Neurocrine picks Takeda’s brain

Neurocrine Biosciences' latest collaboration, with Takeda, gives it three more high-risk bets in neuroscience.

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Despite striking a trio of deals last year, Neurocrine still has a thirst for early-stage assets. Yesterday’s deal with Takeda has brought in three clinical – and four preclinical – neuroscience projects, bolstering a pipeline already heavily reliant on external innovation.

The collaboration is a bold move by Neurocrine: all three of the named projects have novel mechanisms and are in tricky indications such as schizophrenia and depression. Still, with its marketed drug Ingrezza still going strong the company has cash to spend, and the agreement has only cost it $120m up front.

Investors seemed to like the deal: Neurocrine’s stock closed up 3% yesterday. The company should be applauded for reinvesting in innovation – the Takeda tie-up is just the latest move in an overhaul that began after Ingrezza failed in Tourette’s in late 2018. In the wake of the flop the group signed a partnership with Voyager Therapeutics to develop CNS gene therapies; this was followed by two deals with Xenon and Idorsia, both covering rare epilepsy projects.  

In with the new: Neurocrine's clinical pipeline
Project Indication Description
Phase II
NBIb-1817 (VY-AADC)* Parkinson's disease AAV gene therapy
Crinecerfont (NBI-74788) Congenital adrenal hyperplasia CRF1 antagonist
TAK-831** Negative symptoms of schizophrenia D-amino acid oxidase inhibitor
Phase I
TAK-653** Treatment-resistant depression Ampa potentiator
TAK-041** Anhedonia in depression GPR139 agonist
NBI-827104 (ACT-709478)^ Epilepsy T-type  calcium channel blocker 
NBI-921352 (XEN901)^^ Epilepsy NaV 1.6 sodium channel blocker
*Under Voyager collaboration; **Under Takeda collaboration; ^Licensed from Idorsia; ^^Under Xenon collaboration. Source: EvaluatePharma, company website.

Takeda’s motivation is less clear, particularly as the company emphasised neuroscience as one of its core therapy areas during its takeover of Shire. But during yesterday's call Neurocrine's chief executive, Kevin Gorman, stressed that Takeda had not out-licensed the projects and “still wants to be involved” with them; he added that the Japanese company was “definitely not getting out of CNS”.

Under the terms of the deal the Japanese company can opt in or out of a 50:50 profit share on an asset-by-asset basis. If Takeda chooses not to opt in, it could earn up to $495m in clinical and $1.4bn in commercial milestones.

Tak it away

For now, Neurocrine is responsible for the development of the projects. TAK-831 is the most advanced, with the phase II Interact study currently recruiting and top-line data expected next year.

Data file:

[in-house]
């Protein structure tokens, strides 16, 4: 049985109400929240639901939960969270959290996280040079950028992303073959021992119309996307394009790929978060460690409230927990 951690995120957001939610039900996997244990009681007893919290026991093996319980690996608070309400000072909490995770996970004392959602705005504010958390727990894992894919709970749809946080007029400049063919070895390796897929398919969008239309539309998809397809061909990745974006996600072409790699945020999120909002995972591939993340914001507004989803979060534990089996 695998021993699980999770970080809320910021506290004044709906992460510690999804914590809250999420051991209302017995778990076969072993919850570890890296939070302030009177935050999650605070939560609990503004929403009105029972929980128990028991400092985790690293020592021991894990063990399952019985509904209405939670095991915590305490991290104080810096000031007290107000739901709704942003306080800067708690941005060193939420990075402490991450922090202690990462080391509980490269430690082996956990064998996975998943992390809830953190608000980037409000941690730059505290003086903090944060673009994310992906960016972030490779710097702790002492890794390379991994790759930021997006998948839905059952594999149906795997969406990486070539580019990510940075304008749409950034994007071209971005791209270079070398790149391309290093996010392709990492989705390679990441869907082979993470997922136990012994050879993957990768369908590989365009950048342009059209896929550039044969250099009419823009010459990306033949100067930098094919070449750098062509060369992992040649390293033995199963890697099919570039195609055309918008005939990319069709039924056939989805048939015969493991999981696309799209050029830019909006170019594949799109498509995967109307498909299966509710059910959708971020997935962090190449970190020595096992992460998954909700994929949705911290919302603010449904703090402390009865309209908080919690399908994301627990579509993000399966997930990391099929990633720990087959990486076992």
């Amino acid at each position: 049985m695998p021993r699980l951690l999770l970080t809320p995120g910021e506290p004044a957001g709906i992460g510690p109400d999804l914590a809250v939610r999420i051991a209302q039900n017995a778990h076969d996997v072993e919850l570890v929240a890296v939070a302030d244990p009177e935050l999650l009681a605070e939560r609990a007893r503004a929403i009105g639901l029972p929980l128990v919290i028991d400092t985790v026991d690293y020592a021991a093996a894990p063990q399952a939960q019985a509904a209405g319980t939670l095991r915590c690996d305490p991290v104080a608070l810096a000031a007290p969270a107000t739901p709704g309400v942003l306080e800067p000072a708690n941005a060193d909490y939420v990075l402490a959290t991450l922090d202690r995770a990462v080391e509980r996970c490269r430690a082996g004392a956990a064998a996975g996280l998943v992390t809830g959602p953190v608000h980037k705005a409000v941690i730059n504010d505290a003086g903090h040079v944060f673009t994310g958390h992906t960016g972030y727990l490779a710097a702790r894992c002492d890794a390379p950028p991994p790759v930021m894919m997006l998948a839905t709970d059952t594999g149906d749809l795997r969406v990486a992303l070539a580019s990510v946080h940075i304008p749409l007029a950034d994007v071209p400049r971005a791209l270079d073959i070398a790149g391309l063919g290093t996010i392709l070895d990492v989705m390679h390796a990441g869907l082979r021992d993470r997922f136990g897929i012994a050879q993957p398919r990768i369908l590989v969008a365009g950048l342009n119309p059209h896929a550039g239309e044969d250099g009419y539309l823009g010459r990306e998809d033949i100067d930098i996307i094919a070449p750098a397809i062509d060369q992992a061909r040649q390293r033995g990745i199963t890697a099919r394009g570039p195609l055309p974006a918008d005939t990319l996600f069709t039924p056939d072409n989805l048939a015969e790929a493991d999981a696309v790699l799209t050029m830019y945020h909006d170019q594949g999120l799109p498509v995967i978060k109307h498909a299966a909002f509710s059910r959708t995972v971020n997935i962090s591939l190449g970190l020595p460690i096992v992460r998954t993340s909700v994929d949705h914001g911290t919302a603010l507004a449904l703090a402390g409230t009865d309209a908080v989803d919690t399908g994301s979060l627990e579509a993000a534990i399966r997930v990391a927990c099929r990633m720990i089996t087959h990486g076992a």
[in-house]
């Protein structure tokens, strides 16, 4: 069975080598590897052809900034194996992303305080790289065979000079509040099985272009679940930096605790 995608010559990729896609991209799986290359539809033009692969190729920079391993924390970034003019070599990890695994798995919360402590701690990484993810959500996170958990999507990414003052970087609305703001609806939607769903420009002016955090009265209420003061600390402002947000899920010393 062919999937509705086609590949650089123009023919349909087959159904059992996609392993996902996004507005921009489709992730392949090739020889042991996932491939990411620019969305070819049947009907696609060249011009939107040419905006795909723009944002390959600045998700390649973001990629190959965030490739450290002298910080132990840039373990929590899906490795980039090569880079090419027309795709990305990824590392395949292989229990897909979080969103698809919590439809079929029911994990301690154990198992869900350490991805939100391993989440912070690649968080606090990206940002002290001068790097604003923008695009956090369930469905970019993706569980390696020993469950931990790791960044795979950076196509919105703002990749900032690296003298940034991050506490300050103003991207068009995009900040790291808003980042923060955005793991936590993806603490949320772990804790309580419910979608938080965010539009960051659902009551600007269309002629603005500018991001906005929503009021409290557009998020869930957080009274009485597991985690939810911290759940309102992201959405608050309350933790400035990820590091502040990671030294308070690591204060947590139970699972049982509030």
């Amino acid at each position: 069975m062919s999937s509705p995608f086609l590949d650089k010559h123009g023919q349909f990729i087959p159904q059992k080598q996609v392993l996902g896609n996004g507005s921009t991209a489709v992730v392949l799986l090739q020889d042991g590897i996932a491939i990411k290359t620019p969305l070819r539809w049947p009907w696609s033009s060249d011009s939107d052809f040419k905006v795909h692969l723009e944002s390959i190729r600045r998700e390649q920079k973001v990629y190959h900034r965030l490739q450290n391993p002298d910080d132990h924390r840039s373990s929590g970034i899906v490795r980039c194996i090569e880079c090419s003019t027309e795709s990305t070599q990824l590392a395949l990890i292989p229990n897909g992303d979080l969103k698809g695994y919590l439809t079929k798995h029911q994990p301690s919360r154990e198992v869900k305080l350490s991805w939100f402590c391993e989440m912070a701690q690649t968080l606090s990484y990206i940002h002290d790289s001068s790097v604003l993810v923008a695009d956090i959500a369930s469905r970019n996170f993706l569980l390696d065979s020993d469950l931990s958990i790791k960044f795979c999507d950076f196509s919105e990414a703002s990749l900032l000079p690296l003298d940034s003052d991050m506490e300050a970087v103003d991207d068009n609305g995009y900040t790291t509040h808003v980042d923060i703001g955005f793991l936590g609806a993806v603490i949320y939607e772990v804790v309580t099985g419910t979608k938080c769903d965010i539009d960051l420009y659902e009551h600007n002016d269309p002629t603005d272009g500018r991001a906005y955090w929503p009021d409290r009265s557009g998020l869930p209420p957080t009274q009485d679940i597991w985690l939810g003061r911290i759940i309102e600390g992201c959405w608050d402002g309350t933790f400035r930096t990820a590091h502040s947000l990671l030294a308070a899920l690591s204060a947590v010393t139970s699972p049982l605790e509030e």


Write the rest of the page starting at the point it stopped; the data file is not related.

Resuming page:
The selective D-amino acid oxidase inhibitor is being tested as an adjunctive therapy for the negative symptoms of schizophrenia, such as apathy and blunted emotional responses. The theory behind this approach is that by increasing NMDA activity, DAAO inhibitors could address the NMDA receptor hypofunction that has been linked with schizophrenia.

No drugs are approved specifically for negative schizophrenia symptoms. The only other DAAO inhibitor in clinical trials, according to EvaluatePharma, is the Taiwanese company Syneurx’s NaBen (sodium benzoate), which is in phase II/III development

During a conference call yesterday, Neurocrine execs described sodium benzoate as a "much less potent" inhibitor of DAAO than TAK-831.

Still, there are other projects in the schizophrenia pipeline shooting at the same goal, Leerink analysts noted.

Selected pipeline projects for schizophrenia negative symptoms
Project Company Mechanism 2026e schizophrenia sales ($m) Note
MIN-101 Minerva 5HT-2A & sigma-2 antagonist 825 Phase III trial ongoing (NCT03397134)
Nuplazid Acadia 5HT2A inverse agonist 345 Phase II Advance study completed (NCT02970305)
AVP-786 Avanir NMDA antagonist, sigma-1 agonist & CYP2D6 enzyme inhibitor - Phase II/III ongoing (NCT03896945)
BIIB-104 Biogen Ampa agonist 10 Phase II ongoing (NCT03745820)
KarXT Karuna Muscarinic acetylcholine modulator 657 Phase Ib trial to start 2020
Source: EvaluatePharma, Leerink note June 16, 2020.

TAK-653 and TAK-041, meanwhile, are both described as phase II ready.

The former is an Ampa potentiator in development for treatment-resistant depression. Ampa has long been linked to depression and other CNS disorders; however, several projects targeting the Ampa receptor have been discontinued due to side effects. Neurocrine plans to use PET ligands to find a therapeutic window for TAK-653, but this looks like a particularly risky bet.

Finally, TAK-041 targets the G-protein coupled receptor 139, which is found in the habenula, an area of the brain involved in the reward system. Neurocrine is planning to evaluate the project in depressed patients with anhedonia, the inability to experience pleasure. The asset was previously in a phase II trial in anhedonia in schizophrenia.

Neurocrine has the lofty goal of being the world's leading neuroscience company and Mr Gorman said during yesterday's call that the group would continue to invest in this area. More deals might be on the cards.

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